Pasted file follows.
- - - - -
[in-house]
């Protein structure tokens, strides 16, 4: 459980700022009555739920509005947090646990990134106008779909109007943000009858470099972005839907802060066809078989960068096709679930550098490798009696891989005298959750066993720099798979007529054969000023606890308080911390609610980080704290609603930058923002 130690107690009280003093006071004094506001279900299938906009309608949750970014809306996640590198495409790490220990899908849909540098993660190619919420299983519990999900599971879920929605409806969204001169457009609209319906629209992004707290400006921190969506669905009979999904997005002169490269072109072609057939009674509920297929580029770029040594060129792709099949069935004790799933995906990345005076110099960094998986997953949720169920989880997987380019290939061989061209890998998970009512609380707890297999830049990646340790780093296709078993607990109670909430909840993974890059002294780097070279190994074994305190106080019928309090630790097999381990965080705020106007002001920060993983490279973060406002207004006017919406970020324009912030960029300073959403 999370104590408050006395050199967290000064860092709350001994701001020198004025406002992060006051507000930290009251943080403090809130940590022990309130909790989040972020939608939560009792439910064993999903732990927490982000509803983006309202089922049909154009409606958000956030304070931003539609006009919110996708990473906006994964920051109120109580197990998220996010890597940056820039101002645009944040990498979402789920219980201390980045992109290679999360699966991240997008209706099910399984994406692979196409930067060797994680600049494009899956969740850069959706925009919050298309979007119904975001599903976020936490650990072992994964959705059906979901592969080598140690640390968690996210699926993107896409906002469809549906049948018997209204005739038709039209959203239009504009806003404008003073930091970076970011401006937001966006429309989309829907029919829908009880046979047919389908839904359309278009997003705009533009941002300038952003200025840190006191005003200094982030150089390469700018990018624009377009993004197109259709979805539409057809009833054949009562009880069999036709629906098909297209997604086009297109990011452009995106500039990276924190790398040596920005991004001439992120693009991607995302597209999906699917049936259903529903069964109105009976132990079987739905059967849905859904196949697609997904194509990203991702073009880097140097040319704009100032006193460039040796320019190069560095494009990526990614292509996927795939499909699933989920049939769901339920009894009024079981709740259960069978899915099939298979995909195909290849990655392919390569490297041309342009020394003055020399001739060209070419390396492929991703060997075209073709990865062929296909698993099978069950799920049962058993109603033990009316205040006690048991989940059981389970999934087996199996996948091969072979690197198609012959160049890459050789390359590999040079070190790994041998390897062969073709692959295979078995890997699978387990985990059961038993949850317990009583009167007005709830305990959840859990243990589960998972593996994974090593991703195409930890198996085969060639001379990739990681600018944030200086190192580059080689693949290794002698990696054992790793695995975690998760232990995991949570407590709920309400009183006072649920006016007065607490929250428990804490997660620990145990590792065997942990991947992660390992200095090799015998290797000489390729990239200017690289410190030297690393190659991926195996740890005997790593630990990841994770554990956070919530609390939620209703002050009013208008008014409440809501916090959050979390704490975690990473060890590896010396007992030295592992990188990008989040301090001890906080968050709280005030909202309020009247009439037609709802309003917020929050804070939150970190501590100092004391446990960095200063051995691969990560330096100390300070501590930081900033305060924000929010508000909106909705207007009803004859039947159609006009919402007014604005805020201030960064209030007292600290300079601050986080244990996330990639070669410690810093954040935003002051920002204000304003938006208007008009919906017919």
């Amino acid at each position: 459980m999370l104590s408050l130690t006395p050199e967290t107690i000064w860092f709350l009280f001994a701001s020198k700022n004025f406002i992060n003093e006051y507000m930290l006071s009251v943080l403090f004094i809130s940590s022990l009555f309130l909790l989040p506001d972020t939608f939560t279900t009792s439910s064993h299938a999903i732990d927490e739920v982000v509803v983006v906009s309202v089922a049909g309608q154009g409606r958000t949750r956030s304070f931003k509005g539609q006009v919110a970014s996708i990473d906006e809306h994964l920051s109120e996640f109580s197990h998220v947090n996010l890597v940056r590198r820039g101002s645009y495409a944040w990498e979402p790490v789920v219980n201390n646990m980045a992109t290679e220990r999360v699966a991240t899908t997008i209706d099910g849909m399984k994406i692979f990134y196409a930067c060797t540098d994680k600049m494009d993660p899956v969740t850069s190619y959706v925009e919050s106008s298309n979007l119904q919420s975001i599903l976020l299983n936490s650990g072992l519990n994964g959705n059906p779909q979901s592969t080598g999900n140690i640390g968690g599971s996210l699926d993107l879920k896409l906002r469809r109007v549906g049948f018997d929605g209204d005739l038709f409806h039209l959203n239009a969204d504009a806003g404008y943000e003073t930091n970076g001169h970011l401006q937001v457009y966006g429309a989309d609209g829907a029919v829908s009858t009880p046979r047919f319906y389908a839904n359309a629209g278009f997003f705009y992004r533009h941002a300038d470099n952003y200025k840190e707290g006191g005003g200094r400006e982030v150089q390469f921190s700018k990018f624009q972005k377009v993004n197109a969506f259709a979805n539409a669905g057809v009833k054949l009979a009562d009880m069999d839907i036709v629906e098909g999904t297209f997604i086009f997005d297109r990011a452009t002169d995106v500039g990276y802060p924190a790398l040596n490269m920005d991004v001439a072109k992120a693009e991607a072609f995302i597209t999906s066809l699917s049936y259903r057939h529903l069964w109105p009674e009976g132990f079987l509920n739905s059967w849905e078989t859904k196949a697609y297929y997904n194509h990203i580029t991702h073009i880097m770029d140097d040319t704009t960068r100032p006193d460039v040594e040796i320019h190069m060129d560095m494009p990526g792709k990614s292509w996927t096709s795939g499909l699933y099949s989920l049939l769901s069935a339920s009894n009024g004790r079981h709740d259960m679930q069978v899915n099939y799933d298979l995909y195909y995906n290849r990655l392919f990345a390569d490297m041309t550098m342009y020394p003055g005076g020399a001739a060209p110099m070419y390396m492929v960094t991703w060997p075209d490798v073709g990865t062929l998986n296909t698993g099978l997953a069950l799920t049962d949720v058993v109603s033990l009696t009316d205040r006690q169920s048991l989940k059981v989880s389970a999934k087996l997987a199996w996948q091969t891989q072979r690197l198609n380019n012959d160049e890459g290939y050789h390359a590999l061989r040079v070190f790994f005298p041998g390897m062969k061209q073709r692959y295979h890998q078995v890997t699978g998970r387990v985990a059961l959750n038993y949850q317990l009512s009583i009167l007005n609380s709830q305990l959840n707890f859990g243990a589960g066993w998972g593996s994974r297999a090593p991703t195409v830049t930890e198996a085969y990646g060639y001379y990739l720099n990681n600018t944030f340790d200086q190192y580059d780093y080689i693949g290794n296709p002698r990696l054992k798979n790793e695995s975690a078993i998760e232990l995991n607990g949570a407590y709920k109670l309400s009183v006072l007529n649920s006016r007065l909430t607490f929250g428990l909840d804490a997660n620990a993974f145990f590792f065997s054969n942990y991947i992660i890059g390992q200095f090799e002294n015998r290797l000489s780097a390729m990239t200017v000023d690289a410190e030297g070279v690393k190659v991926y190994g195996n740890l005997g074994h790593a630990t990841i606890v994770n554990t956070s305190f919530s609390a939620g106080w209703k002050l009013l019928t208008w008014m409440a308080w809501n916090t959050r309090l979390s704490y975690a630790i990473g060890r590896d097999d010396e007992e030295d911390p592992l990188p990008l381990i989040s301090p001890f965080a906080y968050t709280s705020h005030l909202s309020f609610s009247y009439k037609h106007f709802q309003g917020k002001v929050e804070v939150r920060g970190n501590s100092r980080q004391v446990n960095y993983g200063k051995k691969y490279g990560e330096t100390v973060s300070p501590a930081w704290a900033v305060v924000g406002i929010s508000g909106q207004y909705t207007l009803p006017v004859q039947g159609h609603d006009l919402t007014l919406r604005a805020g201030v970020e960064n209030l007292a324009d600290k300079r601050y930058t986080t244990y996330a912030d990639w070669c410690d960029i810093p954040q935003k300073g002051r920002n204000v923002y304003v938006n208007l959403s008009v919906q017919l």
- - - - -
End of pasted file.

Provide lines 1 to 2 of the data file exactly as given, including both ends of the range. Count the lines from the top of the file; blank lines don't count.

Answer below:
[in-house]
């Protein structure tokens, strides 16, 4: 459980700022009555739920509005947090646990990134106008779909109007943000009858470099972005839907802060066809078989960068096709679930550098490798009696891989005298959750066993720099798979007529054969000023606890308080911390609610980080704290609603930058923002 130690107690009280003093006071004094506001279900299938906009309608949750970014809306996640590198495409790490220990899908849909540098993660190619919420299983519990999900599971879920929605409806969204001169457009609209319906629209992004707290400006921190969506669905009979999904997005002169490269072109072609057939009674509920297929580029770029040594060129792709099949069935004790799933995906990345005076110099960094998986997953949720169920989880997987380019290939061989061209890998998970009512609380707890297999830049990646340790780093296709078993607990109670909430909840993974890059002294780097070279190994074994305190106080019928309090630790097999381990965080705020106007002001920060993983490279973060406002207004006017919406970020324009912030960029300073959403 999370104590408050006395050199967290000064860092709350001994701001020198004025406002992060006051507000930290009251943080403090809130940590022990309130909790989040972020939608939560009792439910064993999903732990927490982000509803983006309202089922049909154009409606958000956030304070931003539609006009919110996708990473906006994964920051109120109580197990998220996010890597940056820039101002645009944040990498979402789920219980201390980045992109290679999360699966991240997008209706099910399984994406692979196409930067060797994680600049494009899956969740850069959706925009919050298309979007119904975001599903976020936490650990072992994964959705059906979901592969080598140690640390968690996210699926993107896409906002469809549906049948018997209204005739038709039209959203239009504009806003404008003073930091970076970011401006937001966006429309989309829907029919829908009880046979047919389908839904359309278009997003705009533009941002300038952003200025840190006191005003200094982030150089390469700018990018624009377009993004197109259709979805539409057809009833054949009562009880069999036709629906098909297209997604086009297109990011452009995106500039990276924190790398040596920005991004001439992120693009991607995302597209999906699917049936259903529903069964109105009976132990079987739905059967849905859904196949697609997904194509990203991702073009880097140097040319704009100032006193460039040796320019190069560095494009990526990614292509996927795939499909699933989920049939769901339920009894009024079981709740259960069978899915099939298979995909195909290849990655392919390569490297041309342009020394003055020399001739060209070419390396492929991703060997075209073709990865062929296909698993099978069950799920049962058993109603033990009316205040006690048991989940059981389970999934087996199996996948091969072979690197198609012959160049890459050789390359590999040079070190790994041998390897062969073709692959295979078995890997699978387990985990059961038993949850317990009583009167007005709830305990959840859990243990589960998972593996994974090593991703195409930890198996085969060639001379990739990681600018944030200086190192580059080689693949290794002698990696054992790793695995975690998760232990995991949570407590709920309400009183006072649920006016007065607490929250428990804490997660620990145990590792065997942990991947992660390992200095090799015998290797000489390729990239200017690289410190030297690393190659991926195996740890005997790593630990990841994770554990956070919530609390939620209703002050009013208008008014409440809501916090959050979390704490975690990473060890590896010396007992030295592992990188990008989040301090001890906080968050709280005030909202309020009247009439037609709802309003917020929050804070939150970190501590100092004391446990960095200063051995691969990560330096100390300070501590930081900033305060924000929010508000909106909705207007009803004859039947159609006009919402007014604005805020201030960064209030007292600290300079601050986080244990996330990639070669410690810093954040935003002051920002204000304003938006208007008009919906017919």